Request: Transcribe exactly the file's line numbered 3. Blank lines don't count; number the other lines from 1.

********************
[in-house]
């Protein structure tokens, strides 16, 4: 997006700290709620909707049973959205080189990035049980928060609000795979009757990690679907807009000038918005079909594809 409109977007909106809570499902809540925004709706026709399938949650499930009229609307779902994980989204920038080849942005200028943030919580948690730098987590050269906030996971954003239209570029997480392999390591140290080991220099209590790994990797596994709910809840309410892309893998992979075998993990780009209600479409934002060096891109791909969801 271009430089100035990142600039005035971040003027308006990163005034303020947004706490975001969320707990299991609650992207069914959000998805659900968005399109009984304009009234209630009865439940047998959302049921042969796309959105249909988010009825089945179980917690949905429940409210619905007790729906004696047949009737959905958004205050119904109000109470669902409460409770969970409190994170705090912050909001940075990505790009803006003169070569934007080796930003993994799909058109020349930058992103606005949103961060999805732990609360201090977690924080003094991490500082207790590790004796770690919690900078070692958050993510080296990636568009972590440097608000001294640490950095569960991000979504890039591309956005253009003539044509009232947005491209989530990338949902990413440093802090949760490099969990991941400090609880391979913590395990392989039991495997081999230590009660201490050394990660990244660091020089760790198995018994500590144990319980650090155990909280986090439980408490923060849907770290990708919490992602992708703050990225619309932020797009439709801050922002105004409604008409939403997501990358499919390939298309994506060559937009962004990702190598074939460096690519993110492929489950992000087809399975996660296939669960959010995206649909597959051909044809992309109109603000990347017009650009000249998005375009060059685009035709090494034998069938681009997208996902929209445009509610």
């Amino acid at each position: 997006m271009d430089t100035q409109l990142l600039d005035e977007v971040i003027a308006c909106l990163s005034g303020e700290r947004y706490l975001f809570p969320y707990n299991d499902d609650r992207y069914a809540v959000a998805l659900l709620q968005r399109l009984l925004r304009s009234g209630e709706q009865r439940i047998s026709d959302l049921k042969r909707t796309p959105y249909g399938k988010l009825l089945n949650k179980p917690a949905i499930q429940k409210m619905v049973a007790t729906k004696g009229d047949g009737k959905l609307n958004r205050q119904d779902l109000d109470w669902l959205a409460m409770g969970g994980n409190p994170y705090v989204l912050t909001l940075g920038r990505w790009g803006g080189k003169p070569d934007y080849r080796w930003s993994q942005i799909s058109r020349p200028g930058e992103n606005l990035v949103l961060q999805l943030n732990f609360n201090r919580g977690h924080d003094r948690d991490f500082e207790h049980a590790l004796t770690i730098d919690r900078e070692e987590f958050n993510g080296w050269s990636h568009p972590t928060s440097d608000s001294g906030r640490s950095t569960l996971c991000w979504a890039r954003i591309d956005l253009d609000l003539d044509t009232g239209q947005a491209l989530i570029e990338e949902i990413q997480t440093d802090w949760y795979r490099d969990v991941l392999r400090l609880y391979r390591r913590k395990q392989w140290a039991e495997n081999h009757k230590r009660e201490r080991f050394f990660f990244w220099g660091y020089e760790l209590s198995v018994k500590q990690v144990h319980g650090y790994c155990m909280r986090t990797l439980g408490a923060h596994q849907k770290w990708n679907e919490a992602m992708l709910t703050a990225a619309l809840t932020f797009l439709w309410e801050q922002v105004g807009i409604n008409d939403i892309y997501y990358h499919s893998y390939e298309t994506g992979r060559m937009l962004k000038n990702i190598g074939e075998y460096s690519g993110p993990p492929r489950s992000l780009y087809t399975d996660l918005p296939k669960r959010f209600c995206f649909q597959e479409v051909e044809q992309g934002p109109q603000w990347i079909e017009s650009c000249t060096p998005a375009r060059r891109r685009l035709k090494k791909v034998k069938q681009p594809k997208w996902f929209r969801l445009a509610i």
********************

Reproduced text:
């Amino acid at each position: 997006m271009d430089t100035q409109l990142l600039d005035e977007v971040i003027a308006c909106l990163s005034g303020e700290r947004y706490l975001f809570p969320y707990n299991d499902d609650r992207y069914a809540v959000a998805l659900l709620q968005r399109l009984l925004r304009s009234g209630e709706q009865r439940i047998s026709d959302l049921k042969r909707t796309p959105y249909g399938k988010l009825l089945n949650k179980p917690a949905i499930q429940k409210m619905v049973a007790t729906k004696g009229d047949g009737k959905l609307n958004r205050q119904d779902l109000d109470w669902l959205a409460m409770g969970g994980n409190p994170y705090v989204l912050t909001l940075g920038r990505w790009g803006g080189k003169p070569d934007y080849r080796w930003s993994q942005i799909s058109r020349p200028g930058e992103n606005l990035v949103l961060q999805l943030n732990f609360n201090r919580g977690h924080d003094r948690d991490f500082e207790h049980a590790l004796t770690i730098d919690r900078e070692e987590f958050n993510g080296w050269s990636h568009p972590t928060s440097d608000s001294g906030r640490s950095t569960l996971c991000w979504a890039r954003i591309d956005l253009d609000l003539d044509t009232g239209q947005a491209l989530i570029e990338e949902i990413q997480t440093d802090w949760y795979r490099d969990v991941l392999r400090l609880y391979r390591r913590k395990q392989w140290a039991e495997n081999h009757k230590r009660e201490r080991f050394f990660f990244w220099g660091y020089e760790l209590s198995v018994k500590q990690v144990h319980g650090y790994c155990m909280r986090t990797l439980g408490a923060h596994q849907k770290w990708n679907e919490a992602m992708l709910t703050a990225a619309l809840t932020f797009l439709w309410e801050q922002v105004g807009i409604n008409d939403i892309y997501y990358h499919s893998y390939e298309t994506g992979r060559m937009l962004k000038n990702i190598g074939e075998y460096s690519g993110p993990p492929r489950s992000l780009y087809t399975d996660l918005p296939k669960r959010f209600c995206f649909q597959e479409v051909e044809q992309g934002p109109q603000w990347i079909e017009s650009c000249t060096p998005a375009r060059r891109r685009l035709k090494k791909v034998k069938q681009p594809k997208w996902f929209r969801l445009a509610i």